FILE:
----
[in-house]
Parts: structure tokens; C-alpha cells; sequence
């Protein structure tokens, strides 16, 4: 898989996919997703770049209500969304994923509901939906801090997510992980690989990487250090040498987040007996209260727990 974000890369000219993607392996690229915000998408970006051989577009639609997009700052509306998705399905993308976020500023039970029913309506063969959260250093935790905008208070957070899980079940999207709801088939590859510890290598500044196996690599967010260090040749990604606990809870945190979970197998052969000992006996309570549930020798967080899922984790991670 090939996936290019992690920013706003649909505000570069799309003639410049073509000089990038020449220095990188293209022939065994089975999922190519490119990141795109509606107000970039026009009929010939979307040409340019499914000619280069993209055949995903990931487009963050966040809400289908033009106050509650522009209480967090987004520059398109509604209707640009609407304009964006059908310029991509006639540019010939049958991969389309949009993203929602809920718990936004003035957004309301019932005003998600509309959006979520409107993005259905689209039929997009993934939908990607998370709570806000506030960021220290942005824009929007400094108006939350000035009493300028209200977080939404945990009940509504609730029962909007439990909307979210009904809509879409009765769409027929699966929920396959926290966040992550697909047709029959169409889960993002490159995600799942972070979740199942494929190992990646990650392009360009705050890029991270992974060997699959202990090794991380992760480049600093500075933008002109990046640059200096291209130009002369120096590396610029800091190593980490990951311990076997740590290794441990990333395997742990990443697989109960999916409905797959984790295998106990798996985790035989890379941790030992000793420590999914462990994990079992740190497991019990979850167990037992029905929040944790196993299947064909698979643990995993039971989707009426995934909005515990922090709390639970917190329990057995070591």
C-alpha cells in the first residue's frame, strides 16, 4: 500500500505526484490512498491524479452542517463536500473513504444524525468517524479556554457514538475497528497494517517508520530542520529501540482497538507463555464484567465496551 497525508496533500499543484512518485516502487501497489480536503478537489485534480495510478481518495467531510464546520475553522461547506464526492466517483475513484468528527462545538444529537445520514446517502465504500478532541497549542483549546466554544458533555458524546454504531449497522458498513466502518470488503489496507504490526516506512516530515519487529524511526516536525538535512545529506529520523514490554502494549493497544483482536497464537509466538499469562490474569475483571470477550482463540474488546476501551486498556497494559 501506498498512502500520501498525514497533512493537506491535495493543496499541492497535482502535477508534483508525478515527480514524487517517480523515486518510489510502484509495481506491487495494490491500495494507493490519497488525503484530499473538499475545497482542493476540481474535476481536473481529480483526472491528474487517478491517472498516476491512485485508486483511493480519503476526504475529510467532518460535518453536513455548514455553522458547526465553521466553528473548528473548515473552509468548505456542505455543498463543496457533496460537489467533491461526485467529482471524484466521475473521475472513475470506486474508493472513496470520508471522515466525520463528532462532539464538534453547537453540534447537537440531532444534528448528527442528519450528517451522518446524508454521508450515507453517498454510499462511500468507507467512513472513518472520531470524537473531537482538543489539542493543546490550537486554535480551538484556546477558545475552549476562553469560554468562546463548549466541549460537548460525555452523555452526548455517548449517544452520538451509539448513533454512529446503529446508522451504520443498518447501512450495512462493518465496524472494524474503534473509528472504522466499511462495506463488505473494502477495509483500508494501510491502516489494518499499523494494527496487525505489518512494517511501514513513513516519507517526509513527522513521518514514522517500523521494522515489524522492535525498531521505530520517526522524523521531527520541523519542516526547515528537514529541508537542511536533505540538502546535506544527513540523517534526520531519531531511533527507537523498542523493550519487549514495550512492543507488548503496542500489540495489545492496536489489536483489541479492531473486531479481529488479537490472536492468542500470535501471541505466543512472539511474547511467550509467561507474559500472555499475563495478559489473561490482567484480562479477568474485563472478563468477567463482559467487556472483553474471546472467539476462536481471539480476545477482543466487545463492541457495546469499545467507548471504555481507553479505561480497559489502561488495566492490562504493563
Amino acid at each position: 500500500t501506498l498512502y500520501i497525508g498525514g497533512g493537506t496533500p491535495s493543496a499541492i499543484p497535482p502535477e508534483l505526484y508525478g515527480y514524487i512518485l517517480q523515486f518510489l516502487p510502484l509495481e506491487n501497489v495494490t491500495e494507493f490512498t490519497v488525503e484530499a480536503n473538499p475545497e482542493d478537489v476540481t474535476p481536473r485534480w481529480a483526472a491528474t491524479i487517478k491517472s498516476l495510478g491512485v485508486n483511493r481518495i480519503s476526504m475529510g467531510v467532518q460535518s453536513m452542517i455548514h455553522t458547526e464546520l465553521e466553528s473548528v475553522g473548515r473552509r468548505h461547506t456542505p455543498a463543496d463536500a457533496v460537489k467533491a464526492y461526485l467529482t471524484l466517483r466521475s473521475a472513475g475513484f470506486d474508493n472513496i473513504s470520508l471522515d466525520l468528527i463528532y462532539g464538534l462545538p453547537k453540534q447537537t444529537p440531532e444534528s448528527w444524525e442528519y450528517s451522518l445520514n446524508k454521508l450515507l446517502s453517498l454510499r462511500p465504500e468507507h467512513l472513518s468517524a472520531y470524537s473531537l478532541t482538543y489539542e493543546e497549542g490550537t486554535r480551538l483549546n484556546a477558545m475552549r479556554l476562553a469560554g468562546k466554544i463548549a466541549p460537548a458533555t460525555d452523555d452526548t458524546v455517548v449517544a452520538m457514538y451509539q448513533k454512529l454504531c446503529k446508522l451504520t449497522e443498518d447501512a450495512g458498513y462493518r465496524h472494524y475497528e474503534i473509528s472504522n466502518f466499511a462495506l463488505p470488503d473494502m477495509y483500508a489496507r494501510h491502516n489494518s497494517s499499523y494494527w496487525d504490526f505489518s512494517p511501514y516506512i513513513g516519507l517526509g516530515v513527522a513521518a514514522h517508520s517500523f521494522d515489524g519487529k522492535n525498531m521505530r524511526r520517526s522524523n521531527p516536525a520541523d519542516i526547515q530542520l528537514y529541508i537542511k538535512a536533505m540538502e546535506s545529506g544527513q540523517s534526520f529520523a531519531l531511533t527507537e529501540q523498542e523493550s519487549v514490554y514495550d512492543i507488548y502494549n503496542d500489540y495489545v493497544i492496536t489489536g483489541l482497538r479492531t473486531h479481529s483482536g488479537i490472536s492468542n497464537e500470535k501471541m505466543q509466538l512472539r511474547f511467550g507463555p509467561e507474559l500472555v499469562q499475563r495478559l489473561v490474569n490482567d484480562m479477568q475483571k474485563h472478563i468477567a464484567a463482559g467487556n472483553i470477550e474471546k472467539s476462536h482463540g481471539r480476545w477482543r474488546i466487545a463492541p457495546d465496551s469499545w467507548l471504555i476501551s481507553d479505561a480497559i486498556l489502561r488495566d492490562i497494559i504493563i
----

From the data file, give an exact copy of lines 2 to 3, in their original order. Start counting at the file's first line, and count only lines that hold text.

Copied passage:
Parts: structure tokens; C-alpha cells; sequence
């Protein structure tokens, strides 16, 4: 898989996919997703770049209500969304994923509901939906801090997510992980690989990487250090040498987040007996209260727990 974000890369000219993607392996690229915000998408970006051989577009639609997009700052509306998705399905993308976020500023039970029913309506063969959260250093935790905008208070957070899980079940999207709801088939590859510890290598500044196996690599967010260090040749990604606990809870945190979970197998052969000992006996309570549930020798967080899922984790991670 090939996936290019992690920013706003649909505000570069799309003639410049073509000089990038020449220095990188293209022939065994089975999922190519490119990141795109509606107000970039026009009929010939979307040409340019499914000619280069993209055949995903990931487009963050966040809400289908033009106050509650522009209480967090987004520059398109509604209707640009609407304009964006059908310029991509006639540019010939049958991969389309949009993203929602809920718990936004003035957004309301019932005003998600509309959006979520409107993005259905689209039929997009993934939908990607998370709570806000506030960021220290942005824009929007400094108006939350000035009493300028209200977080939404945990009940509504609730029962909007439990909307979210009904809509879409009765769409027929699966929920396959926290966040992550697909047709029959169409889960993002490159995600799942972070979740199942494929190992990646990650392009360009705050890029991270992974060997699959202990090794991380992760480049600093500075933008002109990046640059200096291209130009002369120096590396610029800091190593980490990951311990076997740590290794441990990333395997742990990443697989109960999916409905797959984790295998106990798996985790035989890379941790030992000793420590999914462990994990079992740190497991019990979850167990037992029905929040944790196993299947064909698979643990995993039971989707009426995934909005515990922090709390639970917190329990057995070591």